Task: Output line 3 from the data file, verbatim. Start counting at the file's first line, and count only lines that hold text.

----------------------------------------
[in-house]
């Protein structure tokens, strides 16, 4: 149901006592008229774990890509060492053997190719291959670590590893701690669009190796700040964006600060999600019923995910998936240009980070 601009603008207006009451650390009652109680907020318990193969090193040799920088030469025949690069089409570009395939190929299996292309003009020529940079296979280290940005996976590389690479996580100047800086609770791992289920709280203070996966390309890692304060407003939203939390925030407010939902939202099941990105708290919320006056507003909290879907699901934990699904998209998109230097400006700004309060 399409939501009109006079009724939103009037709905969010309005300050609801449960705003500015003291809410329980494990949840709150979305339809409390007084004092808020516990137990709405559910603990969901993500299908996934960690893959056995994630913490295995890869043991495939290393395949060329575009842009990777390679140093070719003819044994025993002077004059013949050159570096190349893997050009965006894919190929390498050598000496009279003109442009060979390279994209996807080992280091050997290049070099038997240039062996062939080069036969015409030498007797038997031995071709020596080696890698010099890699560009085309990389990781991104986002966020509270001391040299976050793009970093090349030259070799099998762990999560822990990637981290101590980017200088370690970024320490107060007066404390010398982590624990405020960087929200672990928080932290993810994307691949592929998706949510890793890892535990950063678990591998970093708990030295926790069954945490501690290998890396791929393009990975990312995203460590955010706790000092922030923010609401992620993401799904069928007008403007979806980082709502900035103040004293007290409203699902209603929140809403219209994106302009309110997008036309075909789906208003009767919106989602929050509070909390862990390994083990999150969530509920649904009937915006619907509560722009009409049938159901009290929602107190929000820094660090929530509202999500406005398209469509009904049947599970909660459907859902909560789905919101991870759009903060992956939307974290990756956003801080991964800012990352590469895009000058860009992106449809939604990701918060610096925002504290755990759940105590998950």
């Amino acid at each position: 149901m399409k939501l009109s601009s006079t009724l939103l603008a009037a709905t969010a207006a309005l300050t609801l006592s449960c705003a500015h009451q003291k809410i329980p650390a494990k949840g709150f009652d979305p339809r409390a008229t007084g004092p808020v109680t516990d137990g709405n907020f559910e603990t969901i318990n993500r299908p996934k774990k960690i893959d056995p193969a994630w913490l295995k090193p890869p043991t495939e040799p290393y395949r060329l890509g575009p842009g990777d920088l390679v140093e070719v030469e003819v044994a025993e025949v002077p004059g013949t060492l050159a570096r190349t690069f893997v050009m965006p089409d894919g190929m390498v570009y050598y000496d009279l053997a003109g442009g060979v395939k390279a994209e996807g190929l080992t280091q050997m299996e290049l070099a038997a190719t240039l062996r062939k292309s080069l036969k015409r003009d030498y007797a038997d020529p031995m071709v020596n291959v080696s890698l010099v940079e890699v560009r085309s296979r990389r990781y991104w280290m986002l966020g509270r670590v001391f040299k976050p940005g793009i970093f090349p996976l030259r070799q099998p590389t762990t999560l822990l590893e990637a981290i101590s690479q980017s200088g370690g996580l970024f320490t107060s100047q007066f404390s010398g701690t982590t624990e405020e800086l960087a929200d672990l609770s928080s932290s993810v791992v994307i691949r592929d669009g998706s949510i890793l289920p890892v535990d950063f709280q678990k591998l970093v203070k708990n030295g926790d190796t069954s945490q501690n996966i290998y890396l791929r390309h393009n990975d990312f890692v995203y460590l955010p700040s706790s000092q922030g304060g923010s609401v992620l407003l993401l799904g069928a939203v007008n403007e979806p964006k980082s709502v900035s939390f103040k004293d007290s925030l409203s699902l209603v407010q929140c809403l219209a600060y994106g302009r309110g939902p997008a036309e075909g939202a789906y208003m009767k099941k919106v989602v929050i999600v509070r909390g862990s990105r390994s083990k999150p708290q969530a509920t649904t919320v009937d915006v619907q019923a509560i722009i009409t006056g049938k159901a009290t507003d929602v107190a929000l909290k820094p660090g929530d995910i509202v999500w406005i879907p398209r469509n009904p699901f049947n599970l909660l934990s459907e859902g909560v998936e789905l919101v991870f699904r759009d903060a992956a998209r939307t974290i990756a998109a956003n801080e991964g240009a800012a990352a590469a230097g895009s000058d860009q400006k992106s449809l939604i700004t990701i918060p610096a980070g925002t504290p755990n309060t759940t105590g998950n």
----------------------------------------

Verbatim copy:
């Amino acid at each position: 149901m399409k939501l009109s601009s006079t009724l939103l603008a009037a709905t969010a207006a309005l300050t609801l006592s449960c705003a500015h009451q003291k809410i329980p650390a494990k949840g709150f009652d979305p339809r409390a008229t007084g004092p808020v109680t516990d137990g709405n907020f559910e603990t969901i318990n993500r299908p996934k774990k960690i893959d056995p193969a994630w913490l295995k090193p890869p043991t495939e040799p290393y395949r060329l890509g575009p842009g990777d920088l390679v140093e070719v030469e003819v044994a025993e025949v002077p004059g013949t060492l050159a570096r190349t690069f893997v050009m965006p089409d894919g190929m390498v570009y050598y000496d009279l053997a003109g442009g060979v395939k390279a994209e996807g190929l080992t280091q050997m299996e290049l070099a038997a190719t240039l062996r062939k292309s080069l036969k015409r003009d030498y007797a038997d020529p031995m071709v020596n291959v080696s890698l010099v940079e890699v560009r085309s296979r990389r990781y991104w280290m986002l966020g509270r670590v001391f040299k976050p940005g793009i970093f090349p996976l030259r070799q099998p590389t762990t999560l822990l590893e990637a981290i101590s690479q980017s200088g370690g996580l970024f320490t107060s100047q007066f404390s010398g701690t982590t624990e405020e800086l960087a929200d672990l609770s928080s932290s993810v791992v994307i691949r592929d669009g998706s949510i890793l289920p890892v535990d950063f709280q678990k591998l970093v203070k708990n030295g926790d190796t069954s945490q501690n996966i290998y890396l791929r390309h393009n990975d990312f890692v995203y460590l955010p700040s706790s000092q922030g304060g923010s609401v992620l407003l993401l799904g069928a939203v007008n403007e979806p964006k980082s709502v900035s939390f103040k004293d007290s925030l409203s699902l209603v407010q929140c809403l219209a600060y994106g302009r309110g939902p997008a036309e075909g939202a789906y208003m009767k099941k919106v989602v929050i999600v509070r909390g862990s990105r390994s083990k999150p708290q969530a509920t649904t919320v009937d915006v619907q019923a509560i722009i009409t006056g049938k159901a009290t507003d929602v107190a929000l909290k820094p660090g929530d995910i509202v999500w406005i879907p398209r469509n009904p699901f049947n599970l909660l934990s459907e859902g909560v998936e789905l919101v991870f699904r759009d903060a992956a998209r939307t974290i990756a998109a956003n801080e991964g240009a800012a990352a590469a230097g895009s000058d860009q400006k992106s449809l939604i700004t990701i918060p610096a980070g925002t504290p755990n309060t759940t105590g998950n």